Escherichia coli bacterium is common to many environments and there are over 150 different strains. Avian pathogenic E. coli (APEC) strains cause diseases in birds at various ages. The introduction of such strains to chicken respiratory tract causes invasive infections, collectively known as colibacillosis. It can cause extensive mortality in poultry flocks leading to great economic losses.
Recent reports showed that the APEC pathogenicity is associated with certain virulence genes (papC, astA, vat, and irp2) are located within the bacterial genome and/or their ColV plasmids (tsh, iucD, iss, and cvi). Identification and characterization of these genes are essential to implementing efficient disease control and prevention systems. The aim of this study is to identify the virulence associated genes and the antibiotic resistance profiles of APEC strains in Palestine.
Internal organ samples from 83 infected flocks were collected and tested for presence of the mentioned virulence genes using an adapted and improved multiplex PCR protocol. The resistance of the isolated strains to 10 commonly used antibiotics in Palestine was analyzed using the disc diffusion method.
The multiplex PCR of the tested samples revealed a high prevalence of the following genes: iss and cvi 100%, astA 98.48% and iucD 78.79%. The genes vat and papC have a prevalence of 34.85% and 31.81%, respectively. To a lesser extent irp2 19.70% and tsh 10.61% were identified. The study of antibiotic susceptibility profiles showed high resistance levels against Tetracycline 100%, Ampicillin 83.33%, Amoxicillin 83.33%, Kanamycin 80.3%, Ciprofloxacin 72.72% and Neomycin 69.70%, while the lowest resistance levels were against Nitrofurantoin 18.18% and Cephalexin 12.12%.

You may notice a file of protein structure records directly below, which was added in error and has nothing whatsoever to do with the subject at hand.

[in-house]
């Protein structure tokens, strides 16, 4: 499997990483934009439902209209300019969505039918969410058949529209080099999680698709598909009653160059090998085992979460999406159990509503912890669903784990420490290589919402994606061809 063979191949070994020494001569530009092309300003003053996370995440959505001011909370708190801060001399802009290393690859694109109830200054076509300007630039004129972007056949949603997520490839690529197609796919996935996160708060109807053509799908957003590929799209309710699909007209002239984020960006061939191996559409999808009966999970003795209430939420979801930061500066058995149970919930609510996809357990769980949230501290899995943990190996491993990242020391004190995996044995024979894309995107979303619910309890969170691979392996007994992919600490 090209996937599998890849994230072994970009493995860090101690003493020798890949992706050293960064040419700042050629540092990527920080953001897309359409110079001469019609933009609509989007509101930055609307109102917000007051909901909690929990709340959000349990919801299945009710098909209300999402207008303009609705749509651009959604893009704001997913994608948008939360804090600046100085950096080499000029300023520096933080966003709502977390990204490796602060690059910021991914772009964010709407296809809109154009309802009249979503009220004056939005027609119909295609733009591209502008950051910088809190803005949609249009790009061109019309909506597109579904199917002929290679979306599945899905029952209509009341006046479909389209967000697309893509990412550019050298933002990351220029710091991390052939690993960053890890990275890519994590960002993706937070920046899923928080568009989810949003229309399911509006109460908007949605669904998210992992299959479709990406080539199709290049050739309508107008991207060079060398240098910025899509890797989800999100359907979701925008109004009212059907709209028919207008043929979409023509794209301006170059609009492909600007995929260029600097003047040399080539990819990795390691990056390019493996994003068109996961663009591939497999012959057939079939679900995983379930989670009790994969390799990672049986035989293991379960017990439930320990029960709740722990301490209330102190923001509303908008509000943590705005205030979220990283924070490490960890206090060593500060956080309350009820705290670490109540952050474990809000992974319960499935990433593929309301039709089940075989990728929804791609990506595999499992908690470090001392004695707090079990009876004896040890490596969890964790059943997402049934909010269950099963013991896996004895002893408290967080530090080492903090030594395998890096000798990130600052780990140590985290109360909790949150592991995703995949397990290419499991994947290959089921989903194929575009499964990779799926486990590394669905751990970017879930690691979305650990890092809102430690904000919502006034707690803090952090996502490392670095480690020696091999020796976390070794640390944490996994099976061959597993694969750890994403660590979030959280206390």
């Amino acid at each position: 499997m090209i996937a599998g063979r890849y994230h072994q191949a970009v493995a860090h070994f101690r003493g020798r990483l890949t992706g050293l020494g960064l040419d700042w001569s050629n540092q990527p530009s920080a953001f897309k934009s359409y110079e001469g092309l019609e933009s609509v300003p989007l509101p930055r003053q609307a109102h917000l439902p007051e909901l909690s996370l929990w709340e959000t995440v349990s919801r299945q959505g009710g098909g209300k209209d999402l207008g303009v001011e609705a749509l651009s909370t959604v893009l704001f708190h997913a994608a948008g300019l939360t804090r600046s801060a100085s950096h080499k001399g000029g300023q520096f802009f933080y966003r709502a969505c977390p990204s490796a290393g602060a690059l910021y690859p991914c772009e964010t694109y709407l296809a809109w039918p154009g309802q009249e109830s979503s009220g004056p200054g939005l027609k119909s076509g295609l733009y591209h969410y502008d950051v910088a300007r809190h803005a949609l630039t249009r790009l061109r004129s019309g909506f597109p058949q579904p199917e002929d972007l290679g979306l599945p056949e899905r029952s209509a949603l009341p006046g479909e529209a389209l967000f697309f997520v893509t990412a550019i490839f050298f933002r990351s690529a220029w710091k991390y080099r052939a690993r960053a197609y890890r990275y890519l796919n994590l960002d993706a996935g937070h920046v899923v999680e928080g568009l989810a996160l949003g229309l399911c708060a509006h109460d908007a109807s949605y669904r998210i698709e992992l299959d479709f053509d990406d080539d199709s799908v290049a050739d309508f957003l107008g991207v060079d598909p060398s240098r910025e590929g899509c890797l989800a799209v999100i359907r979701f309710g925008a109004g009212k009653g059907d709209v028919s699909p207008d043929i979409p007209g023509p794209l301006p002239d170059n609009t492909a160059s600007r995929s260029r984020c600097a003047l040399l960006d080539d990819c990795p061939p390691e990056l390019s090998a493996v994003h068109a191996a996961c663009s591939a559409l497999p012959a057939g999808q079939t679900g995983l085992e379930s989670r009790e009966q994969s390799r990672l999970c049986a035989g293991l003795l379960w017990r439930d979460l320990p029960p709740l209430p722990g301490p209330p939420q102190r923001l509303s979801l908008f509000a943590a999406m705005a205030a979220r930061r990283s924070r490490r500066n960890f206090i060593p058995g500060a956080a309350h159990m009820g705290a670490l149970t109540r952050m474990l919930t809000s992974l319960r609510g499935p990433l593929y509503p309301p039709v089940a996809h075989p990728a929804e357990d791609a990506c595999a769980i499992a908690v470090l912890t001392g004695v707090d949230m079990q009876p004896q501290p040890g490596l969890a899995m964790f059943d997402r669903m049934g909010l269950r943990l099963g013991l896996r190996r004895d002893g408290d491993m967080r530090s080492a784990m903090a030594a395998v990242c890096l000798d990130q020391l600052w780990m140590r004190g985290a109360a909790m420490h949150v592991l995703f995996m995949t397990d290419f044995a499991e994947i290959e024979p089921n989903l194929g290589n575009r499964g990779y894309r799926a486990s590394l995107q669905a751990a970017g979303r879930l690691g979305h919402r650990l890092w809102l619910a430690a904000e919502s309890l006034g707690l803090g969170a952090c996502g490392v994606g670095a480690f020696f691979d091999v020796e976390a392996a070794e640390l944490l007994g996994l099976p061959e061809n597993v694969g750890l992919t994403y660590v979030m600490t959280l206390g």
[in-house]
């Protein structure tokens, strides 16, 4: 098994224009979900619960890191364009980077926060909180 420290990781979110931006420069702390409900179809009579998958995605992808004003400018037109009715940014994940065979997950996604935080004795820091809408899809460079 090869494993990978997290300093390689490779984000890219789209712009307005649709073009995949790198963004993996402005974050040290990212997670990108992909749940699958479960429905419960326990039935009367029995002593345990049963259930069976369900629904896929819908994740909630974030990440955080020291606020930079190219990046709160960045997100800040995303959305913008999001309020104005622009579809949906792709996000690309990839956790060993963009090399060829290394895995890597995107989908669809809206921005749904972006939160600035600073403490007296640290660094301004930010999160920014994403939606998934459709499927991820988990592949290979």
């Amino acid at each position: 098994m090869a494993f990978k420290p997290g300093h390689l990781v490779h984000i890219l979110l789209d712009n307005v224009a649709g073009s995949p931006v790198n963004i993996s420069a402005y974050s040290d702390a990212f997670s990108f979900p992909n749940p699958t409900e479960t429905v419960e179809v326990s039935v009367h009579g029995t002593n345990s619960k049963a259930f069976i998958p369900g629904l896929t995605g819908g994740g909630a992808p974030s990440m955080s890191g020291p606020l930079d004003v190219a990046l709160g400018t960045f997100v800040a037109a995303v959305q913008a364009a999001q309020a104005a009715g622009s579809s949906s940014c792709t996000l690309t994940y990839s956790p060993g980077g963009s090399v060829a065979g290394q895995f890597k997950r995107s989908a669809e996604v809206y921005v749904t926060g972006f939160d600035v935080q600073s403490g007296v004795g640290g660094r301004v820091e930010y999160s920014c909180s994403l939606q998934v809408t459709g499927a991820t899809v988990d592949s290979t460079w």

The improved multiplex PCR has proven to be a useful and rapid assay to identify virulence factor profiles of APEC. In Palestine, the indiscriminate use of antibiotics should be avoided. It may increase the risk of development of drug-resistant E. coli strains that constitute a human risk due to zoonose potential reservoir of Extended-spectrum b-lactamases resistance genes. Therefore, programs are recommended to increase farmer’s awareness about the devastating effects of antibiotic misuse. In addition, the authorities must take a responsible role through imposition a set of regulations to ensure safe poultry products.